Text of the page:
Stuart Scott remembered through the prism of loss


Like most 24-year-old sports fans, Stuart Scott on SportsCenter is what I grew up watching every day. He was the dope, hip, and completely unfiltered sportscaster that revolutionized the way sports news is consumed.

That’s because, as his numerous colleagues have all said, Stuart was Stuart on TV. And I’m lucky enough to have experienced that at such an impressionable age.

Even as I sit here writing this now, Stu’s impact on my life is evident. The way I write every day – my tone, mannerisms, and diction – it’s pretty incredible when you take a second to think about it.

Perhaps more tragically — although I’m sure you’ll perceive this different than I — Scott has been a force in my life posthumously more than he was while he was alive. So it comes with a bit of heartache and solace that I reflect on the one-year anniversary of Scott’s death.

My father passed away in October of this past year.

Like Stuart Scott, he died way too young from that finicky bitch known as cancer. It sucks, but with that comes a silver lining.

My dad was a huge sports fan, and it’s one of the few things he and I truly shared together. The fact he was a die hard Sox fan and I bleed my own shade of Cubbie blue was irrelevant. Sports were everything.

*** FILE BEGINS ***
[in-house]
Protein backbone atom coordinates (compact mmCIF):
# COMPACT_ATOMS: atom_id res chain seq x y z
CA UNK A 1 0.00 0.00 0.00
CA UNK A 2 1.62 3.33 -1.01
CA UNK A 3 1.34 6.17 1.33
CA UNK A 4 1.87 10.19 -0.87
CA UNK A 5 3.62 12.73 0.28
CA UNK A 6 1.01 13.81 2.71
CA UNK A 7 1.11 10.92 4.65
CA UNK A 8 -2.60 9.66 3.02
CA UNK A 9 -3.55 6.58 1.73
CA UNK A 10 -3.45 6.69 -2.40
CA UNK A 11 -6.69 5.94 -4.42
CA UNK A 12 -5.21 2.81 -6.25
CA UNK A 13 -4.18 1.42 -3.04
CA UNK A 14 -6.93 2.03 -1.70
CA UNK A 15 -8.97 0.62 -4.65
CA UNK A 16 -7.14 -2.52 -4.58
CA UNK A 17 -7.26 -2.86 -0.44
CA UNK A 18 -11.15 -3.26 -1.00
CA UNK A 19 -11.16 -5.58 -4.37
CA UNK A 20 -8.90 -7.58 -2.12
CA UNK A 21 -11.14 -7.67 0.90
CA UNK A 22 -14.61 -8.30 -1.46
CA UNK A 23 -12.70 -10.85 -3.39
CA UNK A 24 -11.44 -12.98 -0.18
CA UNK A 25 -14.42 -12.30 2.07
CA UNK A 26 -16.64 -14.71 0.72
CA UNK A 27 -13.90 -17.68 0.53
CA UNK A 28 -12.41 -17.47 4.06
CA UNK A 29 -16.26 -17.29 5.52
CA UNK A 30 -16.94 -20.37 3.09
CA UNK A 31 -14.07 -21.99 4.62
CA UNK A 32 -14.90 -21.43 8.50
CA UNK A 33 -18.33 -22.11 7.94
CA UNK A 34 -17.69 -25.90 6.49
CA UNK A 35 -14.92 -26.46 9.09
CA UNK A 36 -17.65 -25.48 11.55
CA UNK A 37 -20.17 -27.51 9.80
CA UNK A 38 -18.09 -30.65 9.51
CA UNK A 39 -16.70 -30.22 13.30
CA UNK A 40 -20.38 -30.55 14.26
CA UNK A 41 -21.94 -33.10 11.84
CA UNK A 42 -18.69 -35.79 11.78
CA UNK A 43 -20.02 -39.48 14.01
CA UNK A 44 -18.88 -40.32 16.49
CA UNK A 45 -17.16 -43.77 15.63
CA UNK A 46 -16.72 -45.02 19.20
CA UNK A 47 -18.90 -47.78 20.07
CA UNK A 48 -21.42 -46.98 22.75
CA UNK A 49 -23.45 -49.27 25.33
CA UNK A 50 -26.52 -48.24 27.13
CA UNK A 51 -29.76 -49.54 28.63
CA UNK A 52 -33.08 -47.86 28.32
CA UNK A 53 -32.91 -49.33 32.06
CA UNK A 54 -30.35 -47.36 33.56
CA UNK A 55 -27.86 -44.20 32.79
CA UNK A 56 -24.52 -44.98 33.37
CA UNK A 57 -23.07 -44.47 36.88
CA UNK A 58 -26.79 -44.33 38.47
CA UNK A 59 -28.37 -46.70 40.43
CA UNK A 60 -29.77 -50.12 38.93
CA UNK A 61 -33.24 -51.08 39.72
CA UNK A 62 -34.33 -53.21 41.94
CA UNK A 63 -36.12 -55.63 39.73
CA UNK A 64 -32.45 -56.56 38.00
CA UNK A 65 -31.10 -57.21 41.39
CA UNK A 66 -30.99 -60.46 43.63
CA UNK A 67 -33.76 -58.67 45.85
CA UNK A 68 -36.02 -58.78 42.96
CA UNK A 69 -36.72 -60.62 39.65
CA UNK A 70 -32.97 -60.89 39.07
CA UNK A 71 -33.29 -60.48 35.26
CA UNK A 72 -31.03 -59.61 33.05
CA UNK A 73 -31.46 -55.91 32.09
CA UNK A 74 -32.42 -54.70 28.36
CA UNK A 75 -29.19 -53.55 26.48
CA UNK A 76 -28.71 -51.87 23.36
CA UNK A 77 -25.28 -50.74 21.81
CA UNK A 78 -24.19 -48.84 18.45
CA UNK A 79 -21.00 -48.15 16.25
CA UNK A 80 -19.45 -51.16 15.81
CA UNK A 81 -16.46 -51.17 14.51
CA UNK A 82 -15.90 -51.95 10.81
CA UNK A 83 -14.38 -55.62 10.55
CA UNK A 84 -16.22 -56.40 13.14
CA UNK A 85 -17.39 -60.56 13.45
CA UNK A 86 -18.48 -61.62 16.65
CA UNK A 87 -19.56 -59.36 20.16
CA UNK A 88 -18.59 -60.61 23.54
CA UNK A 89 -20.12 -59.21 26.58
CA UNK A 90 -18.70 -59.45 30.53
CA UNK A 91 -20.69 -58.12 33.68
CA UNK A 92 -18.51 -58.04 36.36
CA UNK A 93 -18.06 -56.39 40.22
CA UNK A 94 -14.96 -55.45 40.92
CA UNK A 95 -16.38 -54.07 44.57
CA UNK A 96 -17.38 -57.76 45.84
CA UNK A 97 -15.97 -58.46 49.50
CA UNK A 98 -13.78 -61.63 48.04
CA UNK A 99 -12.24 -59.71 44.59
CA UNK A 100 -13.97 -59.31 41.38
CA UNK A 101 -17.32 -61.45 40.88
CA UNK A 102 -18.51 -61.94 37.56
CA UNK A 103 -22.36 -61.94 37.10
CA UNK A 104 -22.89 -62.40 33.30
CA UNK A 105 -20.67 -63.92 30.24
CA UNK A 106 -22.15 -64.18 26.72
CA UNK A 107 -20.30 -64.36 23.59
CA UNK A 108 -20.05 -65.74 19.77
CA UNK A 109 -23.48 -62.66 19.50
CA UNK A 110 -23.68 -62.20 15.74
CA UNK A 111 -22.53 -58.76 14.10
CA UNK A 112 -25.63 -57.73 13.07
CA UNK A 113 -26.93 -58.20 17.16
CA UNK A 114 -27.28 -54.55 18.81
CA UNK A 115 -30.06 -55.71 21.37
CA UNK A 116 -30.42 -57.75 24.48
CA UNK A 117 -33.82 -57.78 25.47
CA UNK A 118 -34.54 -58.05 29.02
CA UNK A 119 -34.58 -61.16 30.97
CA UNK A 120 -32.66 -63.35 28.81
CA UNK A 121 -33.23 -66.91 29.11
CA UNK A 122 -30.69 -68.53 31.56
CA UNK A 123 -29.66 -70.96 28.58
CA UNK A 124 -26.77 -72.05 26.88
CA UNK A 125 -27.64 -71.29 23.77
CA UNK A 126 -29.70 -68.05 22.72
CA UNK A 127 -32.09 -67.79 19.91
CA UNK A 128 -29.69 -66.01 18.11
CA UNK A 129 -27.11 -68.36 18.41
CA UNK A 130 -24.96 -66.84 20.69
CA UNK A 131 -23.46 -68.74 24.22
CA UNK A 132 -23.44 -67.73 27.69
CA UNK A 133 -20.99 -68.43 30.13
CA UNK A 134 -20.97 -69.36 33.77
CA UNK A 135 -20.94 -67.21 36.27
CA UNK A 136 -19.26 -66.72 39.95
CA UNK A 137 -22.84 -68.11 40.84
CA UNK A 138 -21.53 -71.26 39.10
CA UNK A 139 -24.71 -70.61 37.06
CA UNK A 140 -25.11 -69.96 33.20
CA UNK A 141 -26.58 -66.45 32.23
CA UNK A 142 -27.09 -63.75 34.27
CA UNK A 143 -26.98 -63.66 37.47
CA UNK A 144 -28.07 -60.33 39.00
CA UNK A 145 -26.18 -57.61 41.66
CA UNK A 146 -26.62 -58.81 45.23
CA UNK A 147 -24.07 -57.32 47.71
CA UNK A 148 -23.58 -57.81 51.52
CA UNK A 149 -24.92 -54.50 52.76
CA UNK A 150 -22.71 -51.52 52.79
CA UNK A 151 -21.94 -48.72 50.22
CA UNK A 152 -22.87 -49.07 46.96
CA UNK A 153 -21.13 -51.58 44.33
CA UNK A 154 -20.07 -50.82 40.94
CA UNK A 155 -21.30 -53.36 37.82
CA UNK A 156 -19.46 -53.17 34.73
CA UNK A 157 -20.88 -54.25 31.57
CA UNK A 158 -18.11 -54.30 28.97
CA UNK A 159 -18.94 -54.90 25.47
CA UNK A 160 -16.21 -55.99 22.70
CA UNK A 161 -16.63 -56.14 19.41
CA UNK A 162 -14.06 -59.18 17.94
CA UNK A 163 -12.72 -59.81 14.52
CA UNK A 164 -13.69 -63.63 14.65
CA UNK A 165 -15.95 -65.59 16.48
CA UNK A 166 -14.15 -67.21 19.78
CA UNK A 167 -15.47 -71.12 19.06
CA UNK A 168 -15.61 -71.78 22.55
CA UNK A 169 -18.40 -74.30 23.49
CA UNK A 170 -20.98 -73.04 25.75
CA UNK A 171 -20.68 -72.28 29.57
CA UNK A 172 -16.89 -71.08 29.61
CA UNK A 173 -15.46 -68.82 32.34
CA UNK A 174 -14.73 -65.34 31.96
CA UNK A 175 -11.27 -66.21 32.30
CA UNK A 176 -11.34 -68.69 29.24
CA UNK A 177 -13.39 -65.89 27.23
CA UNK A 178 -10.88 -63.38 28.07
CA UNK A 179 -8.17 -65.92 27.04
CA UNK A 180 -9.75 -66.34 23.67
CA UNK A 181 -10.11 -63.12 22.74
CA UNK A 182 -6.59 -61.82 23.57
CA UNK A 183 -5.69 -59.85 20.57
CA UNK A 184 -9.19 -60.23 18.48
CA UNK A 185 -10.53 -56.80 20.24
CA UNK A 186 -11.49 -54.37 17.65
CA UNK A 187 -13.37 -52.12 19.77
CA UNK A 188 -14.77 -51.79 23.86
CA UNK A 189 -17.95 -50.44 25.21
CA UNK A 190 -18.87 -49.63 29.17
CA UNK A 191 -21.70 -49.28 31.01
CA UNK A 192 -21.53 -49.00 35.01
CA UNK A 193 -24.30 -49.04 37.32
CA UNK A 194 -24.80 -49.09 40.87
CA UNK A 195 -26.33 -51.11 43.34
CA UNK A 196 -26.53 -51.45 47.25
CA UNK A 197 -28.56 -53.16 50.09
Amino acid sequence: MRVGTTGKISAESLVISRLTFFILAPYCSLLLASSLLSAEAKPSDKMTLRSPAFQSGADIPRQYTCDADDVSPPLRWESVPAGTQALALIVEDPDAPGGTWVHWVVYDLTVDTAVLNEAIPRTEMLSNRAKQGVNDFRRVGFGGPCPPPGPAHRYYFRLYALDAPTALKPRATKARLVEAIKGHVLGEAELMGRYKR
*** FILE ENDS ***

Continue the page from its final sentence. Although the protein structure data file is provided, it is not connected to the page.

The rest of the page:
No, sports are everything.

Which is why, while coping over the past few months, the man who so personally projected sports on a nightly basis came to the forefront of my life yet again.

See, every time I get angry or upset about how unfair life is, I watch the speech Stuart Scott gave at the 2014 ESPY Awards. You’ve seen it before, but I implore you to take time and watch it again. And again.

Because it works. Even if you haven’t been directly affected by cancer or deadly illness, it works.

Stuart Scott continues to inspire and will for years to come.

For a 24-year-old guy who hadn’t really fathomed the sheer destruction of cancer yet, Stu Scott’s lasting legacy has helped me immensely.

And that’s what I’ll always remember about him most.

Not the ‘BOO-YAH’s’ (OK, maybe a little) or Stuart’s countless other catch phrases we all knew so well and still cherish.

Shortly after my dad’s passing, I was shopping at Barnes and Noble. I love to read, and was there for Shea Serrano’s book about rap records over the years.

I started walking to the checkout line – right near the music section – when something gravitated me to check the sports section.

I walked downstairs and skimmed the shelves for no more than 30 seconds, when Stuart Scott’s Every Day I Fight was staring me right in the face. I didn’t even check the price tag, I just grabbed it out of pure instinct.

In that moment, I knew what I had come for.

Needless to say, I finished that one rather quickly. With every printed word, you can hear and feel that unmistakable Stuart voice that rang for years on ESPN. It was captivating because everything Stuart did was.

One particular quote resonated with me:

“When you die, it does not mean that you lose to cancer. You beat cancer by how you live, why you live, and the manner in which you live.”

In Stuart’s ESPY speech he said that when you’re too tired to fight, lay down, close your eyes and let someone else fight for you.

Well, Pops, you’re gone and there’s nothing we can do about that. But I’m still here, fighting every day. And I have Stuart Scott’s example to thank for that.

Brian Lendino writes for The Six Thirty, Chicago’s unfiltered source for sports, music and news.

Brian Lendino

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